Why Rent vs. Buy is the Wrong Question

rent vs buyOne of the age-old questions in real estate has always been should you buy or rent a home? But before you get intimidated, there really is no right or wrong answer as the real estate industry is in constant flux and highly dependent on local market conditions. So technically whatever choice is right for you is the correct one. However, having said that, there are some general scenarios to consider when facing the buy vs. rent conundrum — let’s take a look at Crucial Things You Need to Know About Buying vs. Renting!

Advantages of Buying a Home

When you own your own home, every payment you make on your mortgage helps to build up your home’s equity. Any interest you pay on your mortgage may be tax-deductible. By accruing equity in your home, it’s a way of accumulating forced savings over having to try and actually put away savings every month. And when you own your own home, you won’t have to worry about leaving and moving unless you want to. You can also follow your own rules by allowing pets or remodeling when you’d like, or you could even rent your home out to someone else.

Disadvantages of Buying a Home

When you purchase a home, there can and will be many costs involved over the years, including the expected and unexpected. Owning a home also comes with a lot of responsibility such as time and money for things like general upkeep, repairs, and homeowner’s insurance. HOA fees can also be expensive. Unfortunately in some markets, it’s entirely possible that home prices may decrease over time. If you need to move quickly because of a job or life-changing experience, it’s harder and more time-consuming when you have to sell first.

Advantages of Renting a Home

Overall, making a monthly rent payment could be less than paying a mortgage. As a renter, you’re not responsible for maintenance or annual taxes due. While you may have to come up with a deposit, it’s going to be far less than a down payment on a home. It’s also easier to move by giving the required notice as you can just pack up and go to a new job in a new city without having to face any complications when trying to sell a home quickly. And when you’re renting, it doesn’t matter if the value of the property goes up or down, plus some benefits may be included such as utilities and/or amenities like a pool or security.

Disadvantages of Renting a Home

Unfortunately, it’s a given that rental prices will keep rising year after year as per laws allow. It’s also a downer that by renting, there’s no equity being built up and no tax benefits, there may be more rules to follow such as no pets or renovating allowed, and less stability that comes along with those annual rent increases. You may also be stuck in a lease for a set term of one year or more. And when you’re renting, the monthly payments never stop.

Calculating Rent vs. Buy Options

While there are tons of rent vs. buy calculators available online, Truila offers two easy ways to compare rent vs. buy:

1. The rule of 15. For example, if your current rent is $1,000 per month, that works out to be $12,000 per year. You’ll take that number and multiply it by 15 to get a possible purchase price for a home of $180,000.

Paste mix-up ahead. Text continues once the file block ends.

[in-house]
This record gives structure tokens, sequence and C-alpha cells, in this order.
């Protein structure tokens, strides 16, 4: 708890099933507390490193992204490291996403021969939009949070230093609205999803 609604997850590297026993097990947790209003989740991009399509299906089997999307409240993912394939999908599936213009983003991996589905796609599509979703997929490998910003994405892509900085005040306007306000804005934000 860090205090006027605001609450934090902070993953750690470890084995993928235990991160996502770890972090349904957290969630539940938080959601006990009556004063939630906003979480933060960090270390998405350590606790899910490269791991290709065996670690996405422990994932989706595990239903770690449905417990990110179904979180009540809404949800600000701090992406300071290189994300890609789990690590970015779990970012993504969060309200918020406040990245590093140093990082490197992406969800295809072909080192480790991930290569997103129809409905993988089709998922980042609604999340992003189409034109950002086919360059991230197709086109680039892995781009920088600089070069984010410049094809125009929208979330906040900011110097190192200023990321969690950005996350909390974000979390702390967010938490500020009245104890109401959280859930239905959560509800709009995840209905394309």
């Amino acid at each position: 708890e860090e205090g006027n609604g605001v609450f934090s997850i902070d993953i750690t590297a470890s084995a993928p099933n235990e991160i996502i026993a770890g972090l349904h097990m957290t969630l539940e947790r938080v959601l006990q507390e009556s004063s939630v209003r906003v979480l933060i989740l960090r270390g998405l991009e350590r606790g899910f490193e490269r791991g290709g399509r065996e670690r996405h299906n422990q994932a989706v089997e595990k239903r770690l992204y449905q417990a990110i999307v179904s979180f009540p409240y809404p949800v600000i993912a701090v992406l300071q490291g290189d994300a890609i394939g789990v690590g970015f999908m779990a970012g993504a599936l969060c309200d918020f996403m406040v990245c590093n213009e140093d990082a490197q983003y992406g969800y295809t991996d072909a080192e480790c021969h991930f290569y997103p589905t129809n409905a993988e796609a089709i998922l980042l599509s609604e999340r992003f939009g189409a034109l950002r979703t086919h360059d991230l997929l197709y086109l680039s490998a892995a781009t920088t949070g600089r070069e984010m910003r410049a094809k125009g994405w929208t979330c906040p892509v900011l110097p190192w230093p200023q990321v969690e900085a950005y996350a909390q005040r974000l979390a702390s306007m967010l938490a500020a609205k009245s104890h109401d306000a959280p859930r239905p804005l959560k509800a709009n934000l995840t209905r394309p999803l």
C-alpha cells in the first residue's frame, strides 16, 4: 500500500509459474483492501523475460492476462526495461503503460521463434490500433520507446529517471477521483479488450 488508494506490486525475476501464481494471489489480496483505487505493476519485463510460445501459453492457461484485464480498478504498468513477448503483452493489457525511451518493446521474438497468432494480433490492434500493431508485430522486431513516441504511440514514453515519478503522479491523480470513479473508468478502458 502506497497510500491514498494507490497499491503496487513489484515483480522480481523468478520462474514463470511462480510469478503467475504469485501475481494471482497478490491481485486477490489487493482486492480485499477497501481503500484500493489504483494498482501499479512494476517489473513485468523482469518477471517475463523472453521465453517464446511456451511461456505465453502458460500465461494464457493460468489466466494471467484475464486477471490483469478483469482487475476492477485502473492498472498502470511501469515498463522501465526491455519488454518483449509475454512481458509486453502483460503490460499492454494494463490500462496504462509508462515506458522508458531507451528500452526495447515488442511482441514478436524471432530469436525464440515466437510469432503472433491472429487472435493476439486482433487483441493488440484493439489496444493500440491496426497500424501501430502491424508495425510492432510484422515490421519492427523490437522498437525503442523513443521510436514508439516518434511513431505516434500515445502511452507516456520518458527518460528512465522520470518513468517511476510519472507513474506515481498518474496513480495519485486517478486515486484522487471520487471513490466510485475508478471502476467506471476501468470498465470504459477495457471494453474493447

2. The rule of 15 in reverse. For example, if the price of a home is $240,000, you’ll take that number and divide it by a year’s rent, say $12,000 as above. That gives you a ratio number of 20. Trulia says those that fall within a ratio of 1 to 15 should consider buying a home, while a ratio of 16 and above should likely remain as renters, depending on your location.

An Investing Pro’s Opinion

According to an article on Kiplinger.com featuring investing tycoon Jeremy Schneider, Schneider suggests rent vs. buying isn’t even the right question to ask. He says people who focus on which choice is financially better are missing the bigger questions, “How much are you spending and saving in each scenario? Are you investing the extra money you have each month?” He cites an example of buying a home for $100,000. At the end of a 30-year mortgage, the homeowner will have paid approximately: 

  • $200,000 in mortgage payments
  • $30,000 on homeowner insurance
  • $100,000 for repairs and maintenance
  • $56,000 in property taxes
  • $18,000 in real estate fees when selling the home

Which adds up to more than $400,000 for a home that will likely sell for around $278,000. So, this means the homeowner will ultimately lose money on their overall home investment. Schneider goes on to say that while renting may feel like a ‘step down’ for some, renting will also give you a break from maintenance and taxes when you decide to retire.

While the buy vs. rent problem will likely pose questions and strong opinions for years to come, we hope these tips will help you make a sound decision that’s right for you. Besides DomiDocs’ ever-growing commitment to provide simplified home management through a series of free and functional tools, DomiDocs also provides the opportunity to protect your home from title fraud with HomeLock™, our #1 rated service that actively monitors your home from fraud by scouring 200+ data points daily including looking for unpaid bills, misfiling’s, or even missed payments. HomeLock™ provides 24/7/365 protection, so be sure to sign up today!

For more information, read:

Crucial Tactics for Paying Off Your Mortgage Early

The Essential Moving Guide Checklist

The Secrets of Refinancing Your Mortgage with Bad Credit

Author – Connie Motz